HUD Kills FHASecure
Updating an earlier report on HousingWire, the U.S. Department of Housing and Urban Development has issued a formal letter confirming its termination of the FHASecure troubled borrower refinancing program. The mortgagee letter, 2008-41, confirms that the program will be terminated on Dec. 31.
"Maintaining the program past the original termination date would have a negative financial impact on the MMI Fund that would have to be offset by either substantial across-the-board single family program premium increases or the suspension of FHA’s single family insurance programs altogether," the letter reads in part.
Effective Dec. 31, FHA said it will not issue any new case numbers for lenders looking to refinance borrowers into FHASecure loans; HUD will honor any loans for which a lender has taken an application and requested a case number prior to Dec. 31, it said.
When FHASecure was launched in late Aug. of 2007, administration officials suggested at the time that the program could help 240,000 delinquent subprime mortgage holders avoid foreclosure. But by December of last year, four months after its introduction, the program had only endorsed 266 loans for borrowers that were delinquent at the time of refinancing, forcing HUD officials to redefine the program with a wider net for any at-risk borrower, delinquent or not. HUD officials have maintained steadfastly to the press that such a focus was always the intent of FHASecure.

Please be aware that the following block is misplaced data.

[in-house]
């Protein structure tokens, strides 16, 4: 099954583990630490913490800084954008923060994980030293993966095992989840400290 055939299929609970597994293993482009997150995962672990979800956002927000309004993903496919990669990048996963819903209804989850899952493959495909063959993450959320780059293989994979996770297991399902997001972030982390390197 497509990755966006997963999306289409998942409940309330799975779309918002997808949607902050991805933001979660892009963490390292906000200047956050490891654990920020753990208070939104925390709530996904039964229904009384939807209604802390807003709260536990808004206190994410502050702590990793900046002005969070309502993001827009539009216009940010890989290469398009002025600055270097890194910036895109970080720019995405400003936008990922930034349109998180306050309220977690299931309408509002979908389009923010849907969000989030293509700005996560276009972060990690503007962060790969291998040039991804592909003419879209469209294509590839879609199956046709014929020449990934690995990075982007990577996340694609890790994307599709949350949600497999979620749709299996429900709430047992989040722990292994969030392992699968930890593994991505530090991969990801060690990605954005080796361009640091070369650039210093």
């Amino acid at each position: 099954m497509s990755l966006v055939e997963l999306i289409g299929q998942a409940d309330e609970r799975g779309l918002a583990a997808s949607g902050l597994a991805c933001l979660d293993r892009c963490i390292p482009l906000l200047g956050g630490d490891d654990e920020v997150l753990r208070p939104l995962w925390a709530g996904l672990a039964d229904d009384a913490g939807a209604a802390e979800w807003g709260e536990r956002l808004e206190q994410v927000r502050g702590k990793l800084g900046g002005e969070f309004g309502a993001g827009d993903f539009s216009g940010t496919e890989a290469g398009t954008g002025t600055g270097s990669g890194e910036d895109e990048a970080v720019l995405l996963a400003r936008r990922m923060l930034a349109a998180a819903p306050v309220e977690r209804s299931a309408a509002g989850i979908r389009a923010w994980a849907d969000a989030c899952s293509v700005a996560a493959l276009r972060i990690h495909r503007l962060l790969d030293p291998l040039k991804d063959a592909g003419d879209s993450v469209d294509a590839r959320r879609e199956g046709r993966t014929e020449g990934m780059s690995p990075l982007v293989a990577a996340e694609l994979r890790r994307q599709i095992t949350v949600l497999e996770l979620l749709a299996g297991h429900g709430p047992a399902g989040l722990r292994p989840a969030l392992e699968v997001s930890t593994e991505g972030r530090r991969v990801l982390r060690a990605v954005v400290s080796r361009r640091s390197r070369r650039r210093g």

Regardless, the program never seemed to gain much traction with key Democratic lawmakers, who pushed to create the Hope for Homeowners program that went into effect the past October. Part of that was because the Bush administration attempted to leverage FHASecure as a bargaining chip during negotiations over the Emergency Economic Stabilization Act of 2008, suggesting that the program could handle at-risk and underwater borrowers without the need for a $300 billion expansion to the FHA program under the H4H proposal.
While Congress was haggling over the housing bailout package, the Bush administration unveiled an expansion of the FHASecure program designed to make it easier for underwater borrowers to participate, in an effort to make the H4H proposal superfluous. Assistant secretary for housing Brian Montgomery said the revised program would help “hundred of thousands of borrowers” at a hearing of the House Financial Services Committee on April 9; the official estimate at HUD was that 500,000 additional borrowers would be helped by insuring refinanced mortgages for borrowers who were up to 90 days delinquent, or those who receive a voluntary mortgage principal write-down from their lender.
On May 19, HUD officials again touted the program, suggesting that the Hope for Homeowners program likely wasn’t needed to help at-risk homeowners.
Now that the H4H program has become the de-facto legislative focus for government-led refinancing of troubled mortgages -- a program with its own hurdles, too, it should be noted -- it's clear that HUD officials had little interest in maintaining two similar programs.
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